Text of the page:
I once went to a party in a glass house. Round, overlooking night-stretched Los Angeles hillsides, a fishbowl on a precipice. One shove too far and the whole thing would tumble, shatter, splashing its depths and creatures out into the unruly pitch-dark. 

He was an awful kisser: he thought he was a dentist, tried to scrape the scruff from your mouth, unrelenting, tongue all over your teeth. Still, you wanted to be the kind of person that likes such roughness. This greasy Cheeto-y mouth that swarmed yours—you wanted, terribly, to enjoy it. So you sat still and sweetened the moment with pinprick thoughts of another person's mouth, someone you've never kissed, never will. When he pulled away, how defiant and satiated he looked, like he'd kissed the indifference out of you. You smiled, turned your head, tried to watch the movie playing in front of you, but streaks of self-disgust lingered in your brain like some fogged-up windshield and you could not clear yourself of them. 

High school parties deserve epics, odes, hymns: each is a confined poetry in itself, a twisty-turvy sweetness mixed with boredom, profundity stitched from drunkenness and teenagehood. In high school you take what you can get, cannot afford selectivity or pretense. You gorge on what is most available to you. Your heart fumbles with the mundane until everything becomes important, glazed in melodrama, because what can you live on if not hyperbole? At sixteen, seventeen, none of it feels like exaggeration, because it’s not—you live submerged, overfilled, unregulated in feeling. Your life throbs like a burst blood vessel; how sunken you feel treading through the deep end of growing up. Growing up, which is a misnomer—growing zigzags and plummets, scoffs at linearity altogether. Growing up except that it doesn’t ever end. 

All those surfaces I broke, and you never budged.

I lay with my legs dangling off the edge of the couch, head pressed into a throw pillow, the face of the world smeared over from all the tequila I drank, like runny mascara blotching the skin of a heartbroken girl. My reddened face, my matted too-flat bangs, my decadent pomegranate lip-gloss. And then—watery, quaking eyes. I watched the softer parts of nighttime, bristling bad rap like honey thrumming through the veins of the living room. Bodies. Teenage laughter, teenage faces, teenage sounds. It took me so long to hear them. 

Then: him. Sitting too close, waists touching. His words too gentle. For a moment, you dissolved—his face inches from mine, and all of my longing for you backed into a corner, like a finicky puppy finally leashed. For a moment I didn’t think about you at all, because there he was, close, real, flustered. But: kissing boys disembodies me. Kissing anyone but you estranges me from myself. My imagery, concocted in exhaustion, lathered in tenderness, of how touching should feel. How it is not what I want it to be. What do I want, then. The satiation of a void. Filling of a gap. These cliffs that stand across from each other, arms wrapped around a precipice. No one can get in, no one can hurl themselves deep enough for me to feel whole. Not you, especially not you. You have no interest in trying.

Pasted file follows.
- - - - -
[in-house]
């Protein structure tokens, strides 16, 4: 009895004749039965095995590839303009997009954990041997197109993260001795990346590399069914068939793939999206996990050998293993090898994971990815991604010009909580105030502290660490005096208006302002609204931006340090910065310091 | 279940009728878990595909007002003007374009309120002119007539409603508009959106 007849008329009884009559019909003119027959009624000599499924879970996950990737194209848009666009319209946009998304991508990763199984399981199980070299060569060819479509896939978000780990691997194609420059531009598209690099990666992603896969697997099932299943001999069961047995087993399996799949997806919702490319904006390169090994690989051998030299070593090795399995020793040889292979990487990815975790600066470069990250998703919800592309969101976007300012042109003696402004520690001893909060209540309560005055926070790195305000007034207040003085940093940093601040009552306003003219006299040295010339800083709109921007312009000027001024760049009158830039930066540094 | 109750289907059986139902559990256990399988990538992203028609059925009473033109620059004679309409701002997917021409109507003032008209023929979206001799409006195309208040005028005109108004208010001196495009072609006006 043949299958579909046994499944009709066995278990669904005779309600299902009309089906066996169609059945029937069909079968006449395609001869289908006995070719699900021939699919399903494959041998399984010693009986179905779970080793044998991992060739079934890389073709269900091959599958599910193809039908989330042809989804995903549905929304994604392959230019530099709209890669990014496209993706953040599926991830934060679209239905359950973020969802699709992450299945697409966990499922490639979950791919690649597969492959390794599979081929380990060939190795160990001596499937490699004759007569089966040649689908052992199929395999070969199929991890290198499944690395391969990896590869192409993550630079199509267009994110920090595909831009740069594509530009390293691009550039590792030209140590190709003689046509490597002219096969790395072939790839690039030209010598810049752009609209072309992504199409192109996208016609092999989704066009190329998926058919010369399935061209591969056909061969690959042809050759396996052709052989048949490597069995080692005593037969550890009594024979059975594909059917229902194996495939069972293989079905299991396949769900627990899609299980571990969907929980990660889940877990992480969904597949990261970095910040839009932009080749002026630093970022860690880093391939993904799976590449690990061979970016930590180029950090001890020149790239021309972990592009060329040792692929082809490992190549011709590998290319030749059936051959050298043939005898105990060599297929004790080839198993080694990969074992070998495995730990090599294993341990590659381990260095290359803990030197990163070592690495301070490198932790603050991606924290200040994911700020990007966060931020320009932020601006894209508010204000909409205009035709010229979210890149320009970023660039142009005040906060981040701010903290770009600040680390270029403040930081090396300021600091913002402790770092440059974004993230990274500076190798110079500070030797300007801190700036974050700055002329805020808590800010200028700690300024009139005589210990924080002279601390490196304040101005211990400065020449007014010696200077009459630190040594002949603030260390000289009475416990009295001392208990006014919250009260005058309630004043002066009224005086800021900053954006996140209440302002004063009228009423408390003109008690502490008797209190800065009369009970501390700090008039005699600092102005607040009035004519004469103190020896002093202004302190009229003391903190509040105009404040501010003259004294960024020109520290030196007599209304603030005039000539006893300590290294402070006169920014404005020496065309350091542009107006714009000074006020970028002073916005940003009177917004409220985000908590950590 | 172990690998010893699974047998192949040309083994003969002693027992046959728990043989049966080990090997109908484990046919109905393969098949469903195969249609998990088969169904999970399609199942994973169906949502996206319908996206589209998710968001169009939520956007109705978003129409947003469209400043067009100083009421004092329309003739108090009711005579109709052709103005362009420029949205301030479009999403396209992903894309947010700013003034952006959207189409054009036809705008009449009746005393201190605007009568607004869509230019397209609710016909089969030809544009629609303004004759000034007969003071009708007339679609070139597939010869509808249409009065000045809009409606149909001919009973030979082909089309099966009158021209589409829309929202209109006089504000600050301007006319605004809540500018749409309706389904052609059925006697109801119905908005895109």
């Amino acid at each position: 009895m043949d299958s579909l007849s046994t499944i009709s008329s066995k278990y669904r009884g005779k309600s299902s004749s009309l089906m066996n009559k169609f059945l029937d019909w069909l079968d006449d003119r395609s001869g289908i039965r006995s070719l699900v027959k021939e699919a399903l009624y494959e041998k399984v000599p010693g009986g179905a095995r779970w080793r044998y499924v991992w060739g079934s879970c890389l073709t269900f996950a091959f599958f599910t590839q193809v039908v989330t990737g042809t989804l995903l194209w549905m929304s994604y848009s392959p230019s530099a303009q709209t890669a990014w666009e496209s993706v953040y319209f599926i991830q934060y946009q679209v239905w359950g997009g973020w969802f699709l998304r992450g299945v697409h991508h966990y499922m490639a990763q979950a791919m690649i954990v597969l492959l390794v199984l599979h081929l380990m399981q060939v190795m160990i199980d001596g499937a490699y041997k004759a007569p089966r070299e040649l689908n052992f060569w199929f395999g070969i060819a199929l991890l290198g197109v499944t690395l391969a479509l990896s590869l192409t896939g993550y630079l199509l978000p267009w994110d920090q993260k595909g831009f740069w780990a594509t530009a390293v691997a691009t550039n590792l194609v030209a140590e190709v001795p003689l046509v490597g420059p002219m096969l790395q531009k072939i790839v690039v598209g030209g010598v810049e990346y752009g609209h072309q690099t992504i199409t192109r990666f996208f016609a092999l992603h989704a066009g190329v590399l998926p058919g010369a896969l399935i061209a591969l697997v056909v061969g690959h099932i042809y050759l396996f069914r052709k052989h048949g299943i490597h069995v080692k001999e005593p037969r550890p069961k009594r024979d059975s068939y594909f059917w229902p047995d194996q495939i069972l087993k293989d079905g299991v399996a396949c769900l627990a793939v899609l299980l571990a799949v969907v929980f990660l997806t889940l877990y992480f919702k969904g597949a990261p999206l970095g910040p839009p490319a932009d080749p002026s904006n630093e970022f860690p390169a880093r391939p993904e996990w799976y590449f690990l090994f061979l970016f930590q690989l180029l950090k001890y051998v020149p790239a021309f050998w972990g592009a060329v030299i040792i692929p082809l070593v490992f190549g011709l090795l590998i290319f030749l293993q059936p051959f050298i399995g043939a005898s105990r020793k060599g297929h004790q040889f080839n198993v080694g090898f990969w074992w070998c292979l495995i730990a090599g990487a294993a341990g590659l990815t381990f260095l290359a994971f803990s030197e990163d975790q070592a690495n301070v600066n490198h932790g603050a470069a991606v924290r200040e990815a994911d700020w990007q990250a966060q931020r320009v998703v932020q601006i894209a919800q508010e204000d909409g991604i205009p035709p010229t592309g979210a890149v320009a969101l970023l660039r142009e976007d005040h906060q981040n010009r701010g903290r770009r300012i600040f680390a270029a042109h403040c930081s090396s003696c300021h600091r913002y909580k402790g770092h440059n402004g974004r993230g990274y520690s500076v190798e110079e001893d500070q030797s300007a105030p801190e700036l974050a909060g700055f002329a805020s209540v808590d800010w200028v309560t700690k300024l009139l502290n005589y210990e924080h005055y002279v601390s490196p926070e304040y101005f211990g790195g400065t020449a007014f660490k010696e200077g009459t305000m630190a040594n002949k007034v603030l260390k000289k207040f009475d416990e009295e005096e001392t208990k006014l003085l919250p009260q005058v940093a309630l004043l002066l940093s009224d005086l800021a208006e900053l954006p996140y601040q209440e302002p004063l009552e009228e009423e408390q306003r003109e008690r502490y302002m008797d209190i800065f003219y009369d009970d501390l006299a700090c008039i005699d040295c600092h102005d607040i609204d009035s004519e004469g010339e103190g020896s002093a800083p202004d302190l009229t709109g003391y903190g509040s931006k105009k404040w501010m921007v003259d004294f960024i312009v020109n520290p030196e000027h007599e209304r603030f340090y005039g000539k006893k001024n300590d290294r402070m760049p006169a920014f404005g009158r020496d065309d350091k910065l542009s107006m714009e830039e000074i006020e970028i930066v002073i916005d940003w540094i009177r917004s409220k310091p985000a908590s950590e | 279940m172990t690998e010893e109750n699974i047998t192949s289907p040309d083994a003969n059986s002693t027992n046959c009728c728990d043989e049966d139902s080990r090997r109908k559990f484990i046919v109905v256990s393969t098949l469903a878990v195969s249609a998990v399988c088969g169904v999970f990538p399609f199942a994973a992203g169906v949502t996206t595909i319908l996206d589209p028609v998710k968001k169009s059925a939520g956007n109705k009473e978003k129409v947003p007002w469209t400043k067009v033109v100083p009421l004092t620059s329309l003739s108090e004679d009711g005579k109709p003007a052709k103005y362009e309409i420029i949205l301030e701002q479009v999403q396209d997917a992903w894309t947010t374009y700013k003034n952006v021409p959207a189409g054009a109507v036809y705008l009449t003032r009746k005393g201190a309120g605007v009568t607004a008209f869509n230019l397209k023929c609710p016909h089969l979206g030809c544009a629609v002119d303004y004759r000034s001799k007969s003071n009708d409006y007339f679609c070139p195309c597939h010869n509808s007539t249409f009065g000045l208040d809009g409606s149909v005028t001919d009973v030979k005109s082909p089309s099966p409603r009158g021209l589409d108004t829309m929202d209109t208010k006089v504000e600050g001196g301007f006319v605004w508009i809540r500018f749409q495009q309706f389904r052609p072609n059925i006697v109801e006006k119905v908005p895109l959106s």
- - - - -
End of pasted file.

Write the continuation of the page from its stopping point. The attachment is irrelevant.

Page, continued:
This was supposed to be epistolary and then it wasn’t. Writing to you, I spill over, outwards, make a stain of myself. Writing to you I contain no secrets, no biting irony or reliable eloquence. So instead I’m writing about you, because I know the difference now. Here I am still myself, here I arrange the scenes and control the lighting and sew the words into dazzling scenery. Here you exist as mine, as someone I can hold like a peach pit in the core of my mind. Here I think I can see you fully, for once. Here you do not slip out of reach. 

From Pablo Neruda: “So I wait for you like / a lonely house, / till you will see me again / and live in me./ Till then my windows ache.”

In Paris I thought I’d put on a wool scarf and blood-dark lipstick and that would be that. I would forget the past four years, slip into adulthood like zipping on a new dress, an unsparing little black dress at that. I’d step from one dressing room to another without tripping. Instead, the lipstick dried too fast and my scarf dampened with sweat from late-afternoon metro rides pressed into people’s backs. I also thought I’d stop thinking the same thoughts, that I’d stop loving the same people. But no. Paris was a heart transplant, really: carve out the heart and place it in another body, and it’s still the same heart.